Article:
June 11, 2012
by Sergeant Major Harold G. Overstreet USMC (ret)
Are budget cuts in the Department of Defense already having an effect on force readiness? A story in the Army Times focusing on the Army’s Involuntary Early Separation Program suggests that may be the case.
The key word in that bureaucratic formulation is “involuntary.” Under the new policy, the Times reports, some soldiers will be forced “to leave active duty up to 12 months before the expiration of their enlistment contracts.” For many soldiers who had been planning on a career in military service, this news will come as a rude awakening.
More from the Army Times:
Soldiers forced to leave service under this program are entitled to the same veteran benefits they would have had if they completed their contracted enlistment, except that they are not entitled to pay and allowances for the period of active duty not served.
Unearned portions of enlistment and re-enlistment bonuses will not be recouped, according to personnel officials.
The revised involuntary separation program began June 1 and will remain in effect until further notice.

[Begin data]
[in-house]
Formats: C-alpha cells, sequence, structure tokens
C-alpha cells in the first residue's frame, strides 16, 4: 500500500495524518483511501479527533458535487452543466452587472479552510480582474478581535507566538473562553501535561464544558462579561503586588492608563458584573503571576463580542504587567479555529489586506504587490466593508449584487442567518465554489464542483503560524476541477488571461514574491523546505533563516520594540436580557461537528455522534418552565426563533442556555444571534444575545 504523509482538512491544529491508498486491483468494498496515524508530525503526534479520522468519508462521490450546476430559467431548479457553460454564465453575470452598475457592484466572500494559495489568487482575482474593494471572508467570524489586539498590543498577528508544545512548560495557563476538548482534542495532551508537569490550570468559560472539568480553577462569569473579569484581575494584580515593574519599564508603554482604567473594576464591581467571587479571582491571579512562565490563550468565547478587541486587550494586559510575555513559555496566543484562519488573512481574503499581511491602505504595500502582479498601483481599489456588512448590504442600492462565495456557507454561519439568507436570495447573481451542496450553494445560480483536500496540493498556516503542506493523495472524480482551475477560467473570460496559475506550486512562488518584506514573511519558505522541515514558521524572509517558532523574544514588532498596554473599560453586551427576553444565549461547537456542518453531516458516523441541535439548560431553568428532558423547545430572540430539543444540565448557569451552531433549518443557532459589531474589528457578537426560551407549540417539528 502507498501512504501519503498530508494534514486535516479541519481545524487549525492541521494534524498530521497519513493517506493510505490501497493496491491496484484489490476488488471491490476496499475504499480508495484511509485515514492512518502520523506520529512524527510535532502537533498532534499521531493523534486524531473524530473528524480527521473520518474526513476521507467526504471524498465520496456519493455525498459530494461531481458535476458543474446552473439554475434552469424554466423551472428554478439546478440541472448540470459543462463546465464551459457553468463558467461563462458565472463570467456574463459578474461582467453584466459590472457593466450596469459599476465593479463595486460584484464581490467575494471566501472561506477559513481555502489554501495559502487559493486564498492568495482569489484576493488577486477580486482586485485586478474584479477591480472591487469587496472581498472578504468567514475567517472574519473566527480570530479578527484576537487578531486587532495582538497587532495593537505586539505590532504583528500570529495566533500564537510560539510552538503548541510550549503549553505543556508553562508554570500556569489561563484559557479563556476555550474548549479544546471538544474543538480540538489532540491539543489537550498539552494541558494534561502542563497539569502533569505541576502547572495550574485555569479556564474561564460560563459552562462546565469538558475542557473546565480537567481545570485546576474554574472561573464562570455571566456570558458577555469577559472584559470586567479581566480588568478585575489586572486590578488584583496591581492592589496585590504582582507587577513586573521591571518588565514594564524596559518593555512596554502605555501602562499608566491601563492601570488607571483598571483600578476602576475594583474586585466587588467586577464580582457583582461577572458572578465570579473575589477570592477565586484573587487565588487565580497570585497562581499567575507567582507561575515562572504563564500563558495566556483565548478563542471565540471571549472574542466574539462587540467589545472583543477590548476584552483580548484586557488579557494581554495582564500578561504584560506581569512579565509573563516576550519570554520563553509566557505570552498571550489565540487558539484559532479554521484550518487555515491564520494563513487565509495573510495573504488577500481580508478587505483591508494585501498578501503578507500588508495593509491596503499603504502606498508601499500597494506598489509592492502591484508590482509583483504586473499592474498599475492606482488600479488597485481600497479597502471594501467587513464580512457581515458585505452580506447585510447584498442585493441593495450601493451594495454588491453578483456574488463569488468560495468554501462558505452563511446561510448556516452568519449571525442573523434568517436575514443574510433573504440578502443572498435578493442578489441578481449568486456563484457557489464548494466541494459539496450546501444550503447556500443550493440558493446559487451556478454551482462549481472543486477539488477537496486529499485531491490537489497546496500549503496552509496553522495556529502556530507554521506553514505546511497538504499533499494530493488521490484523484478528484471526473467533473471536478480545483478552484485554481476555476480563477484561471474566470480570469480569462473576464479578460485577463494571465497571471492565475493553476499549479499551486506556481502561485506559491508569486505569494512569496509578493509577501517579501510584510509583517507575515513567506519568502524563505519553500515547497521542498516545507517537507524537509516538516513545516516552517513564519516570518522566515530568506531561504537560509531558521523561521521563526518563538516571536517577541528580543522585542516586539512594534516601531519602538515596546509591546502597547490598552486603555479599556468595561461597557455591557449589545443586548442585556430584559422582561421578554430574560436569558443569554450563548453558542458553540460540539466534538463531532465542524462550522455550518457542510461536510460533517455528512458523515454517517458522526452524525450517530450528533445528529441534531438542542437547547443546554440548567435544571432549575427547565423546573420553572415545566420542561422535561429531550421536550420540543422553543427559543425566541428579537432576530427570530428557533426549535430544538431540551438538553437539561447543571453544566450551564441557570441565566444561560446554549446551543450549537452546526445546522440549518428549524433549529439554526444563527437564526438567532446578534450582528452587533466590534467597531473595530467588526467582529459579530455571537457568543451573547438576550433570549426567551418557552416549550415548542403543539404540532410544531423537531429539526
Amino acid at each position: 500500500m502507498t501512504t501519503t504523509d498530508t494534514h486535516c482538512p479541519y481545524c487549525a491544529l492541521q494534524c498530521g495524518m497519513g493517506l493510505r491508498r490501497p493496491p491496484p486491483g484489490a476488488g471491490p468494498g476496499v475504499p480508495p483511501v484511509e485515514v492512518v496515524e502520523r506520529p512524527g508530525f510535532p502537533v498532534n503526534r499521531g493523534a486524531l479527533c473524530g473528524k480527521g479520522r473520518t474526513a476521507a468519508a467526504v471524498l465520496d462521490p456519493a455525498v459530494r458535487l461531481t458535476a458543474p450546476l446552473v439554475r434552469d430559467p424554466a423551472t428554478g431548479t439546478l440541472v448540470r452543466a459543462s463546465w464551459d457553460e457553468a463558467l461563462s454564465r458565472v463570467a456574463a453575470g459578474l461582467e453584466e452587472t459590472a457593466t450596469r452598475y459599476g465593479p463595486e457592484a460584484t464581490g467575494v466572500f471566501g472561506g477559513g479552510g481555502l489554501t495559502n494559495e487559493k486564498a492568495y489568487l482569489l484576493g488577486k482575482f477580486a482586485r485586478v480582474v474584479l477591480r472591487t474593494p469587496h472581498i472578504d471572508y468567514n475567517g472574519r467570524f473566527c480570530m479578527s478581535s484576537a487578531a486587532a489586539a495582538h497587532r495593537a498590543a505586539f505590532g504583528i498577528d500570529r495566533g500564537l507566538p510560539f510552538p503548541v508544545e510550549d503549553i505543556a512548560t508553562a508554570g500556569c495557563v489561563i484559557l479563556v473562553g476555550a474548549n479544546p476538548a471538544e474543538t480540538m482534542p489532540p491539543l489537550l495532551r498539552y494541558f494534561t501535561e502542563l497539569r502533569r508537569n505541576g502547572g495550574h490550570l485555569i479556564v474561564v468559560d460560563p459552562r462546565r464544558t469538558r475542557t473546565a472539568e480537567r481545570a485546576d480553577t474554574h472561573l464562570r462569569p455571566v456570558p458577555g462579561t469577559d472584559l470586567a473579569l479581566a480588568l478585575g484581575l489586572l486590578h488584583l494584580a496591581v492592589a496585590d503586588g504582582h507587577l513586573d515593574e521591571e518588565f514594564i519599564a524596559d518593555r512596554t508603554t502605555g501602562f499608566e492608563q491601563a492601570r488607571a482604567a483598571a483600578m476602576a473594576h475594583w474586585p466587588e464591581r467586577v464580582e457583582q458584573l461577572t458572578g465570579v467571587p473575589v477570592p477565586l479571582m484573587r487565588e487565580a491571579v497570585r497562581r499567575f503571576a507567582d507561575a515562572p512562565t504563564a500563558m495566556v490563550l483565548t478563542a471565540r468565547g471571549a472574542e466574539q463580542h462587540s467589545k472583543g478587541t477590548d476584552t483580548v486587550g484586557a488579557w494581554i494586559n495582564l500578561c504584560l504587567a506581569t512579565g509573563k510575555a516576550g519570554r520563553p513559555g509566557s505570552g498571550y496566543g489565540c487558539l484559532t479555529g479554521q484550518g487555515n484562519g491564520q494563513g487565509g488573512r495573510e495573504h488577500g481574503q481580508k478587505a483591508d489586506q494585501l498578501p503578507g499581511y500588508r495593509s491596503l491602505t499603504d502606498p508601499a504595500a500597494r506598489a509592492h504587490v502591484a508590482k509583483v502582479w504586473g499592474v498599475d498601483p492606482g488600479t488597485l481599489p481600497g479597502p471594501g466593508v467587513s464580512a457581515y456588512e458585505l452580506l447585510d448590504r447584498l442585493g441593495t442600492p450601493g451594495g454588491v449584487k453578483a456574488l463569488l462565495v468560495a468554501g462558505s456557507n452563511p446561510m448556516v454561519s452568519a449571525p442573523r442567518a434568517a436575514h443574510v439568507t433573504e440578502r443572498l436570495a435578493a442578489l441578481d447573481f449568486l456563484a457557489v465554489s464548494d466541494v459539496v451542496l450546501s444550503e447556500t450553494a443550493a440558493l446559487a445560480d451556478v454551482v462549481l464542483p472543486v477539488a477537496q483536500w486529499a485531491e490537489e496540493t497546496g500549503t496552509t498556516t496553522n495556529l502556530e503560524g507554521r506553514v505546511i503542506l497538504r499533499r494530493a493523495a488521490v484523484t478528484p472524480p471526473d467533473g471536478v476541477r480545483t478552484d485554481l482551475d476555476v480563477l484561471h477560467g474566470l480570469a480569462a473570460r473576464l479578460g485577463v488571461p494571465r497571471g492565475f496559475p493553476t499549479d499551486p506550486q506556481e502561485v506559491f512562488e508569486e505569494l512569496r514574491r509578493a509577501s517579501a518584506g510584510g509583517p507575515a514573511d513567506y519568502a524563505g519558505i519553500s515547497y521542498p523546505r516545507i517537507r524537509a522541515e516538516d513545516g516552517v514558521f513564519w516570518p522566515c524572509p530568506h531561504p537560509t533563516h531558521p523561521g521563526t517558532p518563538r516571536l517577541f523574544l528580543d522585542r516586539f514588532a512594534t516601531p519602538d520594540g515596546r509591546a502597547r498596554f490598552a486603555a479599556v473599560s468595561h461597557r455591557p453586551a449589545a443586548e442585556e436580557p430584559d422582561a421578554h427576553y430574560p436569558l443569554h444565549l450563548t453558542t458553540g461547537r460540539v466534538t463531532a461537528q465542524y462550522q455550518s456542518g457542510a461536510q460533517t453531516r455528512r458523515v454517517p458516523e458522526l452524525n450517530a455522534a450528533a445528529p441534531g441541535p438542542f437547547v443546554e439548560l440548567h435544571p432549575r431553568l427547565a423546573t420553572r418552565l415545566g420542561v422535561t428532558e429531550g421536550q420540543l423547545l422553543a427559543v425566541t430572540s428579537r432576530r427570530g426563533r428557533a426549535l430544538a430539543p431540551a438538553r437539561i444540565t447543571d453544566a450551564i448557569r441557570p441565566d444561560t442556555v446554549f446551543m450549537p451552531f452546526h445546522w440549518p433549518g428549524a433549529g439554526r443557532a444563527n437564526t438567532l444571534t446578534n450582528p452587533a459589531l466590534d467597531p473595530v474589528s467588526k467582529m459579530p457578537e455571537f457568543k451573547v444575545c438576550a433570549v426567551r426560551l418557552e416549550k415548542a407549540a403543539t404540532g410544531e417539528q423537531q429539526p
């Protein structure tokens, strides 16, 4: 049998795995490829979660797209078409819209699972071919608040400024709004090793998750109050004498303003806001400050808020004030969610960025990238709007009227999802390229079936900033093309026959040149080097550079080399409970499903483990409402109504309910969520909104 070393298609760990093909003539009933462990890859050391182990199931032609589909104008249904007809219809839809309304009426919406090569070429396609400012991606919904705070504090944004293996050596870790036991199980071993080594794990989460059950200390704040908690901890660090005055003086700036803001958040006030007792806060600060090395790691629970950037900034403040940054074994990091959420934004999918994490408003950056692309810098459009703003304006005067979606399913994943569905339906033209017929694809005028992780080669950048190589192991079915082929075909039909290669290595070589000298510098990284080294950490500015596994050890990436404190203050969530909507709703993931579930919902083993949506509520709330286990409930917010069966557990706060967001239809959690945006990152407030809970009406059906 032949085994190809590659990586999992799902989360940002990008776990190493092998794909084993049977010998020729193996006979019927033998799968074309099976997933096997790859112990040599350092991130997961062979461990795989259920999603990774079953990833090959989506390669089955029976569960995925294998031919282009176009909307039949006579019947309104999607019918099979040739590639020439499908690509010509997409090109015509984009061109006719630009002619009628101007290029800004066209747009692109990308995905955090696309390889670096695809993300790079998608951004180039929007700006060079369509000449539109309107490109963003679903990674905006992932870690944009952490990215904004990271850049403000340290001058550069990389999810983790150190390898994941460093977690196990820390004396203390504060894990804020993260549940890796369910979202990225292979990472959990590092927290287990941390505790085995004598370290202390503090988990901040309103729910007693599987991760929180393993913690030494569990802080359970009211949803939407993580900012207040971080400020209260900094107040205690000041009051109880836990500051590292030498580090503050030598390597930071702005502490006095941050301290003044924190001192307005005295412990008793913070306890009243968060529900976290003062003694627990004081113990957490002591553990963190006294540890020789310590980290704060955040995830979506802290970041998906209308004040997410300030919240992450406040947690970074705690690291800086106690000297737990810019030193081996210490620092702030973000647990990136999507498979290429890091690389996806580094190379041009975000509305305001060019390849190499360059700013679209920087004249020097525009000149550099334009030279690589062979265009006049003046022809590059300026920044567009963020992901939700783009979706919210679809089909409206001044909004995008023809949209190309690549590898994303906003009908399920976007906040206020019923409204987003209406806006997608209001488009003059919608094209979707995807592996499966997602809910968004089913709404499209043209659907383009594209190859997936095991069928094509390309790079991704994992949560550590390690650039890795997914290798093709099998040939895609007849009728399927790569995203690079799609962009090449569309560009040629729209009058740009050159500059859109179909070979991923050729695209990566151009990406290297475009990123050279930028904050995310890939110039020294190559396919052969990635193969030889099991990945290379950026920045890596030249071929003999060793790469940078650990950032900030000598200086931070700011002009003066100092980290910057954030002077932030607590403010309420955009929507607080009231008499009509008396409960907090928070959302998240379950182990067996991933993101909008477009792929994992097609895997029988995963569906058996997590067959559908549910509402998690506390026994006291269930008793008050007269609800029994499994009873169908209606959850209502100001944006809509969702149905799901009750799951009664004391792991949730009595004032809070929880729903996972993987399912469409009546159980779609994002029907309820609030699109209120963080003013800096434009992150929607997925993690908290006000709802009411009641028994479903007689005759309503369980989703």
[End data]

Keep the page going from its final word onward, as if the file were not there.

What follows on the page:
The story doesn’t tie the involuntary separations directly to budget cuts, and Pentagon officials would likely defend the program as needed to “rightsize” military forces in the coming years. And there’s probably something to that explanation: with action winding down in Iraq and Afghanistan, it’s understandable that some reductions in standing forces would be warranted.
But you do have to wonder about the priorities at work here. Since the Pentagon has already been floating aggressive force reductions—and even lay-offs—as a key strategy for meeting budget targets, the question is, will this program of involuntary personnel reductions extend to other categories of federal workers, or just men and women in uniform?
Given that the Pentagon at the bureaucracy, like other federal agencies, continues to grow rapidly even as our force of uniformed personnel is hollowed out, we think we know the answer to that question.
Read more about the Involuntary Early Separation Program here.